Did you watch the video of Shoaib Akhtar showing his anger on Misbah? Boy was he angry on him! So after that video went viral, a cricket fan wrote an open letter to him. You must, must read it, if you’re a cricket fan!
You also criticised Misbah’s style of speaking English and pointed out that he has always been in favour of Younis Khan, even when the latter was out of form. You referred to the current team as a team lacking talent and that Misbah’s press conferences have been a summary of the match and not something that spoke about the errors during the play. You also said that Misbah, being the batsman in form, must bat up the order. You even blamed the legendary Waqar Younis, the coach, for the poor performance of the team.
The former part of your quote, more than the latter, has created chaos among the masses. In response to that I feel compelled to say that Misbah might well be a selfish captain – but selfish in terms of his team and not himself. A player who is selfish and concerned about his statistics will not try, on every single occasion, to save the team from the clutches of failure.
Ever since he glued his position in the national side after 2005, Misbah has been Pakistan’s saviour in many matches. His notable fighting innings include the one against India in the league stage of the inaugural World Cup T20, his half-century against Australia in the Super 8 stage and his knock in the big final which almost guided them home. He has been doing this over the years with commendable consistency.
I accept that his strike rate is less than ideal in the shorter format, but if looked into properly, you will realize that Misbah has been the team’s only hope in many matches after the loss of a bunch of wickets early in the game. With half the side back in the pavilion, one can’t expect a batsman to score with a strike rate in three digits.
Misbah has been the ‘spine’ of the batting line-up, anchoring himself in the middle order. Having played as a middle order batsman for so many years, it is not exactly advisable for a batsman to climb up the order and play in a new position. I don’t think I need to explain to an experienced cricketer such as yourself the simple logic behind that.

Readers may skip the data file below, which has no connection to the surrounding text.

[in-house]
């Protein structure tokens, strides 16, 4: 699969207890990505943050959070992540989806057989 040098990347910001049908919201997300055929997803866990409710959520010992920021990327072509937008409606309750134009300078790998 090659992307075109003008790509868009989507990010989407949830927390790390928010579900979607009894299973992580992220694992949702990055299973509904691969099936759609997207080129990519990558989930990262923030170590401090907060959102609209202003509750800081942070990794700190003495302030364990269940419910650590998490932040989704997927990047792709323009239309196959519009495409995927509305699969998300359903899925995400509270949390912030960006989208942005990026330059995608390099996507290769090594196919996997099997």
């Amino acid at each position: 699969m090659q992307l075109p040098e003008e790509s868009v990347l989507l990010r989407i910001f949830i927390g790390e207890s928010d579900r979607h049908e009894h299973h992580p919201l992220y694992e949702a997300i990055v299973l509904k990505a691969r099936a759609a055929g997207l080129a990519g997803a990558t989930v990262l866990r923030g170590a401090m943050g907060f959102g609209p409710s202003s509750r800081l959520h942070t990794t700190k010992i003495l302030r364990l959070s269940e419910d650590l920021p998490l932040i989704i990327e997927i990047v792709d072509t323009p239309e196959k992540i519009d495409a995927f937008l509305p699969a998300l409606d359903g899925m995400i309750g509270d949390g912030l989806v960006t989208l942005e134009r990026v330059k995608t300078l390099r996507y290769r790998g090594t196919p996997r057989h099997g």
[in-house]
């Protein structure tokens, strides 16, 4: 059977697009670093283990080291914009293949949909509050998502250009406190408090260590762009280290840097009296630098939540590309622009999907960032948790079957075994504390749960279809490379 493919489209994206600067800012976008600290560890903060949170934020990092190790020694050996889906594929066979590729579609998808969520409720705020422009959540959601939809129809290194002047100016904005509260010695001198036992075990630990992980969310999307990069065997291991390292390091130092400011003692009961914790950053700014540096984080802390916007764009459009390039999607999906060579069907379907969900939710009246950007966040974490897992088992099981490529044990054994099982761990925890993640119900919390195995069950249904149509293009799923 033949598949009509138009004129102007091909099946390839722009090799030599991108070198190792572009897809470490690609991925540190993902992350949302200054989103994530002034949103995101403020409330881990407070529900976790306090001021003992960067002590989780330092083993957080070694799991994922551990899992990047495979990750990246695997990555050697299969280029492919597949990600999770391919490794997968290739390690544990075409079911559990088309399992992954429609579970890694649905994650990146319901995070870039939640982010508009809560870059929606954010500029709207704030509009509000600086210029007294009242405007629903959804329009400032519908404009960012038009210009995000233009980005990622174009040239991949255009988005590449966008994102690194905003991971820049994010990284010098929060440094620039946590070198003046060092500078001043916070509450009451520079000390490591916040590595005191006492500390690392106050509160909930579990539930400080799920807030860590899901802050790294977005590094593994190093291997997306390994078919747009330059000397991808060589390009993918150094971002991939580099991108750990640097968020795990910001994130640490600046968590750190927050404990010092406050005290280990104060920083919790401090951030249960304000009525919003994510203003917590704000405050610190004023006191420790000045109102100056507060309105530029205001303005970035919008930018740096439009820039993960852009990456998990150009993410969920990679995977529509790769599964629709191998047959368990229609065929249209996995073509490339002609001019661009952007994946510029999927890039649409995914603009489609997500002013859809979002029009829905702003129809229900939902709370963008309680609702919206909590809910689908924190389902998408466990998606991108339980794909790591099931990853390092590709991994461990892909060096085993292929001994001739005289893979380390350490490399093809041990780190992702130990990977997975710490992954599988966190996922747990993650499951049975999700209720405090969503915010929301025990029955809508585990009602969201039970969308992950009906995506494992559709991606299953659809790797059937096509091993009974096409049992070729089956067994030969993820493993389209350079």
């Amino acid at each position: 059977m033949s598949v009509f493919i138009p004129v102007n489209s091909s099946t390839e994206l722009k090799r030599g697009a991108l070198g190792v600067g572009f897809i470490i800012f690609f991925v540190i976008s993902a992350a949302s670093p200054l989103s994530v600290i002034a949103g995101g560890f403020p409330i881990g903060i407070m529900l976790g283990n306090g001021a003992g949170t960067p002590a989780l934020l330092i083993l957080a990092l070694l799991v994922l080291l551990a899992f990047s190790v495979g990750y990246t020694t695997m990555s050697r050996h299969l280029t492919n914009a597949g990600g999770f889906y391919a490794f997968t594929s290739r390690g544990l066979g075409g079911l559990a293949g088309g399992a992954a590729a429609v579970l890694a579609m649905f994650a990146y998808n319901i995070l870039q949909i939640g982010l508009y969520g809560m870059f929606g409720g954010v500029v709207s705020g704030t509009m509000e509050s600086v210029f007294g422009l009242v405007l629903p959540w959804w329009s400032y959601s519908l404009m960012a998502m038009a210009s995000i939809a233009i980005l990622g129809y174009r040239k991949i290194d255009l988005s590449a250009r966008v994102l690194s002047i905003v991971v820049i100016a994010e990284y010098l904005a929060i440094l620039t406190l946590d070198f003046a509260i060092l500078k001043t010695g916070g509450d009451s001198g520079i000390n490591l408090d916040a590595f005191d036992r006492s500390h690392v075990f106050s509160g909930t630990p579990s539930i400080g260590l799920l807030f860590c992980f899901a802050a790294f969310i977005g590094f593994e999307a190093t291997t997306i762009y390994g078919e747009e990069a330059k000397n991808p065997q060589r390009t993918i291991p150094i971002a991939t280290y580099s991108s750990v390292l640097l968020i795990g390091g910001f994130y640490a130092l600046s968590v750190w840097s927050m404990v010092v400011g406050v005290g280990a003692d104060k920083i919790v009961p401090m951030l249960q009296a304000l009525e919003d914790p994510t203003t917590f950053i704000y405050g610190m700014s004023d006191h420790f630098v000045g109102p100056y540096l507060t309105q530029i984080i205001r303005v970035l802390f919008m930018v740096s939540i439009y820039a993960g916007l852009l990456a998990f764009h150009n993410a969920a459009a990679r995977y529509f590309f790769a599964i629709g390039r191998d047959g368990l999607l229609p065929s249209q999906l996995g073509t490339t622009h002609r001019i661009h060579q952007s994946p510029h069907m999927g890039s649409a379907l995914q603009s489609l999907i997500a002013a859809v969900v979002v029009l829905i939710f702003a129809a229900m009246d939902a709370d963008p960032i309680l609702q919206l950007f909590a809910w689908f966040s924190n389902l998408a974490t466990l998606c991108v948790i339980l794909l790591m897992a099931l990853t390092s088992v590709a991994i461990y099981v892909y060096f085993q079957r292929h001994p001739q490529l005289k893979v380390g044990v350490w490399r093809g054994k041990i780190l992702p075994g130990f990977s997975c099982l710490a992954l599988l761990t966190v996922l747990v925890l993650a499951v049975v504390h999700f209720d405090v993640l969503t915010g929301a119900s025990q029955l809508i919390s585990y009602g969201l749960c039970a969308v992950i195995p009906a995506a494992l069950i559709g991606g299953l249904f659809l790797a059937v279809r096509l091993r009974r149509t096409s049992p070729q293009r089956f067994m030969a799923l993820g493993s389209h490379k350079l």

Younis Khan, being the second most experienced player in the team after Shahid Afridi, has an important role to play too in this World Cup. Every player has ups and downs in his career but one can’t suggest retirement as the only solution when he is out of form. When a player is not in form, instead of beating him with whatever stick you find nearby, you should try to support him, as I am sure was done in your case quite a few times.
You can’t deny the fact that Misbah’s captaincy has brought a lot of laurels for Pakistan, including a win against South Africa in their own backyard. You may also be aware that he was the first Pakistani captain to achieve this feat. This was also the first time that a subcontinent nation had won against the Proteas in their home.
Misbah became the second Pakistani captain to win the Asia Cup when he led the side to glory in 2011. He also has the most number of wins by any Pakistani captain in Test matches.
That said, I accept the fact that Misbah’s captaincy in ODIs has been raising questions. Pakistan have collapsed drastically far too often in recent times, losing many a game which at one point seemed like a cakewalk. The recent losses in the World Cup are not much different.
Misbah has come to be known for his captain’s knocks that unfortunately end up in a losing cause rather than his captaincy in a winning cause.
On your words about the team, I can say that making comments now about the talent of the current squad is too early. The current squad, being inexperienced and very young, might take some time to hone their skills. But at the same time they must not be carried away by victories and good performances, and they must make sure that those moments serve as seeds of confidence.
At the end of the day, your comments might seem partially right with respect to the issues with Misbah’s captaincy. However, calling the 40-year-old skipper selfish shows a lack of insight and seems more like a statement to gain the spotlight. Your views on the coach might look devoid of mutual respect, but you are right in your stand that if plan A goes wrong, one must go for plan B.
Misbah will be retiring after the ongoing World Cup, so a new captain is just around the corner for ODIs. Let us hope that that new captain follows your suggestions and implements better strategies. Also, let us understand that the team needs to realize they have to play along with their skipper and not leave everything on his shoulders. Only that way will the seeds be sown for a better future of the Pakistan cricket team.
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